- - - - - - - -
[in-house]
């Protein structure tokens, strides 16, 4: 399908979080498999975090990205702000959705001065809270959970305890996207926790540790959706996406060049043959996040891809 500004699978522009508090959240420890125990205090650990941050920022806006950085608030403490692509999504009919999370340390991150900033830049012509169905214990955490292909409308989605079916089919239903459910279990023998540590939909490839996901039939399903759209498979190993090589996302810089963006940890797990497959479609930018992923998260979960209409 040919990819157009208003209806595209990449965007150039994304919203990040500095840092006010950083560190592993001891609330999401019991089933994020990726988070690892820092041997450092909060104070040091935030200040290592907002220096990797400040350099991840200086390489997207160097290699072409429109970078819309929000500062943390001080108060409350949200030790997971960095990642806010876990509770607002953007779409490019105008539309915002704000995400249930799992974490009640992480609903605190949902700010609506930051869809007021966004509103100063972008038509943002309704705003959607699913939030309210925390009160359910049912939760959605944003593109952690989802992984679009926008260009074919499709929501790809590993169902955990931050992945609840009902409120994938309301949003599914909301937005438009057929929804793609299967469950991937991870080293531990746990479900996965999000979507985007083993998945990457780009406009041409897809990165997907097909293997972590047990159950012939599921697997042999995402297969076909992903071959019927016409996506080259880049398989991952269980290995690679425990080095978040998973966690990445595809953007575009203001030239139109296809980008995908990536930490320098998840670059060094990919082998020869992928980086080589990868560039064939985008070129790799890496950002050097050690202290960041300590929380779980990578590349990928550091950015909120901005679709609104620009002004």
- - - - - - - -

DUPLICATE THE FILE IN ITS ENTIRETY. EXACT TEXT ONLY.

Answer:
[in-house]
């Protein structure tokens, strides 16, 4: 399908979080498999975090990205702000959705001065809270959970305890996207926790540790959706996406060049043959996040891809 500004699978522009508090959240420890125990205090650990941050920022806006950085608030403490692509999504009919999370340390991150900033830049012509169905214990955490292909409308989605079916089919239903459910279990023998540590939909490839996901039939399903759209498979190993090589996302810089963006940890797990497959479609930018992923998260979960209409 040919990819157009208003209806595209990449965007150039994304919203990040500095840092006010950083560190592993001891609330999401019991089933994020990726988070690892820092041997450092909060104070040091935030200040290592907002220096990797400040350099991840200086390489997207160097290699072409429109970078819309929000500062943390001080108060409350949200030790997971960095990642806010876990509770607002953007779409490019105008539309915002704000995400249930799992974490009640992480609903605190949902700010609506930051869809007021966004509103100063972008038509943002309704705003959607699913939030309210925390009160359910049912939760959605944003593109952690989802992984679009926008260009074919499709929501790809590993169902955990931050992945609840009902409120994938309301949003599914909301937005438009057929929804793609299967469950991937991870080293531990746990479900996965999000979507985007083993998945990457780009406009041409897809990165997907097909293997972590047990159950012939599921697997042999995402297969076909992903071959019927016409996506080259880049398989991952269980290995690679425990080095978040998973966690990445595809953007575009203001030239139109296809980008995908990536930490320098998840670059060094990919082998020869992928980086080589990868560039064939985008070129790799890496950002050097050690202290960041300590929380779980990578590349990928550091950015909120901005679709609104620009002004």